Attention to detail. Obsession with detail.

I have been blessed with being able to access the works, analyses and so forth of Dr Steven E Koonin, author of  “Unsettled. What climate science tells us, what it doesn’t, and why it matters.” I was introduced to his work on climate science when listening to a conversation he had with the Hon John Anderson on the topic a while back. Dr Steve Koonin has also had numerous conversations and debates, one or two of which I found extremely painful to listen to, since they kept demolishing the respect I have had most of my life for people with the title of “PhD” to their names. Not Dr Steve Koonin, of course, but one or two of the PhDs that he has had a debate with. I will embed the first video I referred to here, so you might like to have a watch or a listen. This one is definitely worth your time and there have been no updates to the data that will change those views since that conversation occurred.


I am in the process of slowly getting the ebooks of people I want to read more of, and have added Dr Steve Koonin’s book “Unsettled: What climate science tells us, what it doesn’t, and why it matters” to my list. I saw some conversations online recently about sea level changes and so went directly to Chapter Eight of the book, which essentially laid out some details, charts and so forth, about sea level change. All of those charts were from the Intergovernmental Panel on Climate Change, IPCC, so you will get, not Dr Steve Koonin’s data, but whatever official data is out there. Sea levels ARE rising, and they are cyclical, meaning they will rise and fall, and there is not going to be catastrophic sea level rise posing an existential threat to humankind. Any existential threat to humankind is coming from our insistence on obsessing with details. The wrong details. Another resource I am looking at is Dr Bjorn Lomborg’s books, particularly the one talking about the twelve best things we could do right now to nudge people upwards in terms of human flourishing. This is besides Creation Ministries International’s excellent writeup on climate change.

Have you been taught that you should pay attention to details? Or have you been misled into the attitude of “Don’t sweat the small stuff?” You pay attention to details, of course, otherwise you will never rise towards excellence. What is egregiously trumpeted, of course, is attention to details which distort the picture of what is really going on. You are mostly familiar with that slide or poster showing what the shadow of a cylinder looks like. It is a circle if you shine the light on it head on, and a rectangle if you shine the same light from the longitudinal side. Attention to details means getting the full picture, meaning shining the light and recording what the cylinder might seem to be when viewed on full circumspection, or as fully as we are able to go. Pay attention to details. The right details.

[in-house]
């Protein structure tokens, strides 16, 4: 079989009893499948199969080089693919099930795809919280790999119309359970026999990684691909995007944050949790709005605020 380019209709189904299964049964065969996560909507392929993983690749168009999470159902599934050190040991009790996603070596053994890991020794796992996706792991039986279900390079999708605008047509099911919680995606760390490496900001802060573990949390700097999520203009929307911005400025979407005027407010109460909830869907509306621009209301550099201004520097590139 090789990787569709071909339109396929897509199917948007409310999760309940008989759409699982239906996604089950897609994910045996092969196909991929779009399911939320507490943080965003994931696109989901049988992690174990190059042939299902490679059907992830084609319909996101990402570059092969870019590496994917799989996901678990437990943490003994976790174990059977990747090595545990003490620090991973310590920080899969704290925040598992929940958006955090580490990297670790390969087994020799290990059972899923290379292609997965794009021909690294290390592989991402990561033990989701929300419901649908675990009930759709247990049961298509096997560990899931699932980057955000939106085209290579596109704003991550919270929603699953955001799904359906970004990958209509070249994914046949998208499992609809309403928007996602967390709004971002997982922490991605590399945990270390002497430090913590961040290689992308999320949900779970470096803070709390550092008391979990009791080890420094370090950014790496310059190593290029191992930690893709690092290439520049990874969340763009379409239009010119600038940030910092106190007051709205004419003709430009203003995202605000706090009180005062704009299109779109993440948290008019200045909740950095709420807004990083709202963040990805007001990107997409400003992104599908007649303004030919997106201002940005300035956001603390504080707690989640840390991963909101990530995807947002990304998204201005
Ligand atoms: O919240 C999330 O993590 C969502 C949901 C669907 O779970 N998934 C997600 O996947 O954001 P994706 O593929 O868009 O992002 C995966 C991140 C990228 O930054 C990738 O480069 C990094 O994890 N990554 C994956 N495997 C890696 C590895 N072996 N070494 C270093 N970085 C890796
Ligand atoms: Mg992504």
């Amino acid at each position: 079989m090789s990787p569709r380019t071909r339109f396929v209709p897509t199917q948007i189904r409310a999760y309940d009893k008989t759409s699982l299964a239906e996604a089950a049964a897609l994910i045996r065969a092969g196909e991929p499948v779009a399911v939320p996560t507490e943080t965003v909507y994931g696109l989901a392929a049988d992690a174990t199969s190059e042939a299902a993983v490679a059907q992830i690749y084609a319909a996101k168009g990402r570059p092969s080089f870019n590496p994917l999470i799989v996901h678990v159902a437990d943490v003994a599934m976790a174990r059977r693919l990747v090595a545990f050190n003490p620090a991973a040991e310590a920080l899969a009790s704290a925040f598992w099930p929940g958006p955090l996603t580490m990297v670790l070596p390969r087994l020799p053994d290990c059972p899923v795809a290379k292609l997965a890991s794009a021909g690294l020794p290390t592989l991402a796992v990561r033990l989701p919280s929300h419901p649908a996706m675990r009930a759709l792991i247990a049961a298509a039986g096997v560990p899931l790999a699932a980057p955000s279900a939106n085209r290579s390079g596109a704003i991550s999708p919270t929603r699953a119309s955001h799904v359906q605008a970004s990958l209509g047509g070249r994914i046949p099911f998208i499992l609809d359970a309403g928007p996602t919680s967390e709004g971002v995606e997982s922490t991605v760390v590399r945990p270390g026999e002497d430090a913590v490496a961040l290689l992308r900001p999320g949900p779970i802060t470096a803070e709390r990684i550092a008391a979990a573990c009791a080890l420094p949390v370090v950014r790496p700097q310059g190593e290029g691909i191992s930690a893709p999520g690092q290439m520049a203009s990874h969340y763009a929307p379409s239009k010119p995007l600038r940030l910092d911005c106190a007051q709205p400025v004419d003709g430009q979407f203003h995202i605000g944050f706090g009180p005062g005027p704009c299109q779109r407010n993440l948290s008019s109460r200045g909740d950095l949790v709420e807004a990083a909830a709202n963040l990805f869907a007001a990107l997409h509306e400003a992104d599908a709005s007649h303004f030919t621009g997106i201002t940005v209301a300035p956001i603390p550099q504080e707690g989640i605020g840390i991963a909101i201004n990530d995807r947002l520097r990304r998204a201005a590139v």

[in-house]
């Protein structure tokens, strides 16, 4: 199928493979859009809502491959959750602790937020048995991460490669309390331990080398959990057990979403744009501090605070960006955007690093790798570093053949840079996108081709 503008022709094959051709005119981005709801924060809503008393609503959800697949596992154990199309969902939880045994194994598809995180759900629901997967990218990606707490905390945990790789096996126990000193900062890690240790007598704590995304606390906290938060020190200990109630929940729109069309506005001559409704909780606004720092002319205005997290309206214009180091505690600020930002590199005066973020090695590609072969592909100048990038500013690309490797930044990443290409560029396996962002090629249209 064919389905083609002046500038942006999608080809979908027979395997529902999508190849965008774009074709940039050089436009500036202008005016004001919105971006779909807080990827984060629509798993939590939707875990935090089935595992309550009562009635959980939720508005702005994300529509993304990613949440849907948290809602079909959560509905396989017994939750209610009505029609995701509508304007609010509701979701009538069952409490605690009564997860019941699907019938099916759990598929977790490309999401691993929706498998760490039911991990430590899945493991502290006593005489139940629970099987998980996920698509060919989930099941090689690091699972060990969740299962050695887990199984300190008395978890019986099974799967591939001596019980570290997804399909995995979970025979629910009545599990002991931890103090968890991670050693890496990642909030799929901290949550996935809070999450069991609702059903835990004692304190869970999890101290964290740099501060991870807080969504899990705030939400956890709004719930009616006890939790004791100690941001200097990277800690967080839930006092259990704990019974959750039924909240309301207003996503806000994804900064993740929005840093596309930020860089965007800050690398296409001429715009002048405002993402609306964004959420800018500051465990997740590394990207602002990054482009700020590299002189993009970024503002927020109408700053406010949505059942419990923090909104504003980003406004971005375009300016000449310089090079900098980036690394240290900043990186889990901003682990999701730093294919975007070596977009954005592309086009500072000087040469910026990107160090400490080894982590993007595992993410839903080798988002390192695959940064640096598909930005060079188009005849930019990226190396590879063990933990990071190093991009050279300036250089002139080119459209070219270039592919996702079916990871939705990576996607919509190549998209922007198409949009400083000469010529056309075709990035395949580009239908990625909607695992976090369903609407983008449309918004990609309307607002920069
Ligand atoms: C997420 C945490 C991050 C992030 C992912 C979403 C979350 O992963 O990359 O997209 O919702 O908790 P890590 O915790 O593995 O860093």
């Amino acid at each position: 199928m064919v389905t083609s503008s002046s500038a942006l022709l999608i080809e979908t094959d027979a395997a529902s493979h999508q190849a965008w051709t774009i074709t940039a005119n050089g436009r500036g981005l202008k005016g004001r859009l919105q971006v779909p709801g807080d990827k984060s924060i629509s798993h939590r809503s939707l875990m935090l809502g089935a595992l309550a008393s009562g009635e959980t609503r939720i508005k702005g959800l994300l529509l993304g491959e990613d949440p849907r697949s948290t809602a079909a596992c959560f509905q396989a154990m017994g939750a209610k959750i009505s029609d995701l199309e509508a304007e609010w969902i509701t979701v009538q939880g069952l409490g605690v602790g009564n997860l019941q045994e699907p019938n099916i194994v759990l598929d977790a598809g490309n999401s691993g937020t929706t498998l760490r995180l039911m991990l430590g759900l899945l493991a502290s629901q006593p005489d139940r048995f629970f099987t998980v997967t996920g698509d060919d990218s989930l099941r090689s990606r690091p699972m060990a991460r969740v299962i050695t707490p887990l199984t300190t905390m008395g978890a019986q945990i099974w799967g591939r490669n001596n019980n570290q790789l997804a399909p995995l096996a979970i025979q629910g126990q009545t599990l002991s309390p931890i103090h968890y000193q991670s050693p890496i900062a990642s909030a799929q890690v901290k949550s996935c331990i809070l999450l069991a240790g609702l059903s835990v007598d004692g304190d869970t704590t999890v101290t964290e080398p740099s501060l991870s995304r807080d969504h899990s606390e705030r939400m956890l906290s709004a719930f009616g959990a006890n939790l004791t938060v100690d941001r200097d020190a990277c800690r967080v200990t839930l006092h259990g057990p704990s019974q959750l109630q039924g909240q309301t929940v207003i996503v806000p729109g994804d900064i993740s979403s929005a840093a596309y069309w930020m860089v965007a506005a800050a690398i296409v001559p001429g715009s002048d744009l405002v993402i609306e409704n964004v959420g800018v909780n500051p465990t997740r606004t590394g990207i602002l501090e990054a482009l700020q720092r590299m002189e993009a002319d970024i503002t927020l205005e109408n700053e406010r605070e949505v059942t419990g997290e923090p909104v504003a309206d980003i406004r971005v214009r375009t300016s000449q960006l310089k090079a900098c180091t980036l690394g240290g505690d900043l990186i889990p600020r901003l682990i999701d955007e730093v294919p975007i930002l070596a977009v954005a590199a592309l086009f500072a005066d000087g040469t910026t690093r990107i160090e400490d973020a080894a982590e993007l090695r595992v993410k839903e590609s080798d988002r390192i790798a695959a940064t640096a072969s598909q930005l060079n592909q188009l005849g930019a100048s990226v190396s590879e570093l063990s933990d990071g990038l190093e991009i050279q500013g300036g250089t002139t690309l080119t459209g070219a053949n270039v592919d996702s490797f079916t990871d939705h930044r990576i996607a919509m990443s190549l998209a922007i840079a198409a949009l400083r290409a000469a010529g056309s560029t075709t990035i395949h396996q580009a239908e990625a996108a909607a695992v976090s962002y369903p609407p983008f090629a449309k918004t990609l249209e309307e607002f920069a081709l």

In “Charter Schools and their enemies” by Thomas Sowell, Chapter I on “Comparisons and Comparability” give us a clear idea of how to make comparisons leading to better decisions. That is part of paying attention to detail. You gather as much information as possible about what you are discussing, especially if you have to make consequential decisions, look at all the information, discern what else you need to gather and what decisions are going to be made with whatever you have at the moment. Go get the book and read it for yourself. Then come and have a discussion with me. The main reason why so many policies, at national, organizational, company levels and so forth, are so destructive is because policymakers at all levels seem bent on obsessing with details that ensure they remain in power.

Dr Victor Davis Hanson’s remarks on WW2 Axis powers’ obsession with making superb machines rather than making practically effective ones are very insightful. One of the main reasons the Allies won is that they had four-engine bombers and the Axis did not. Having four-engine bombers meant that you were able to strike at your enemies’ industrial plant and thereby weaken his ability to continue making war against you. The Axis powers did not do that. Instead, perhaps because they had more difficulty obtaining natural resources like oil, focused on making excellent two-engine bombers, which of course lacked the range and payload to reach the industrial plants of THEIR enemies. This is one example of being obsessed with detail. It is like focusing on sculpting a macho muscular body for yourself but being highly deficient in emotional and spiritual intelligence. Paying attention to detail means that you know which portions of that voluminous detail you need to focus on at which particular time.

So, are you paying attention to detail or are you obsessing with just a few because you think that is going to get you what you want? Take a step back and re-focus! You’re welcome!

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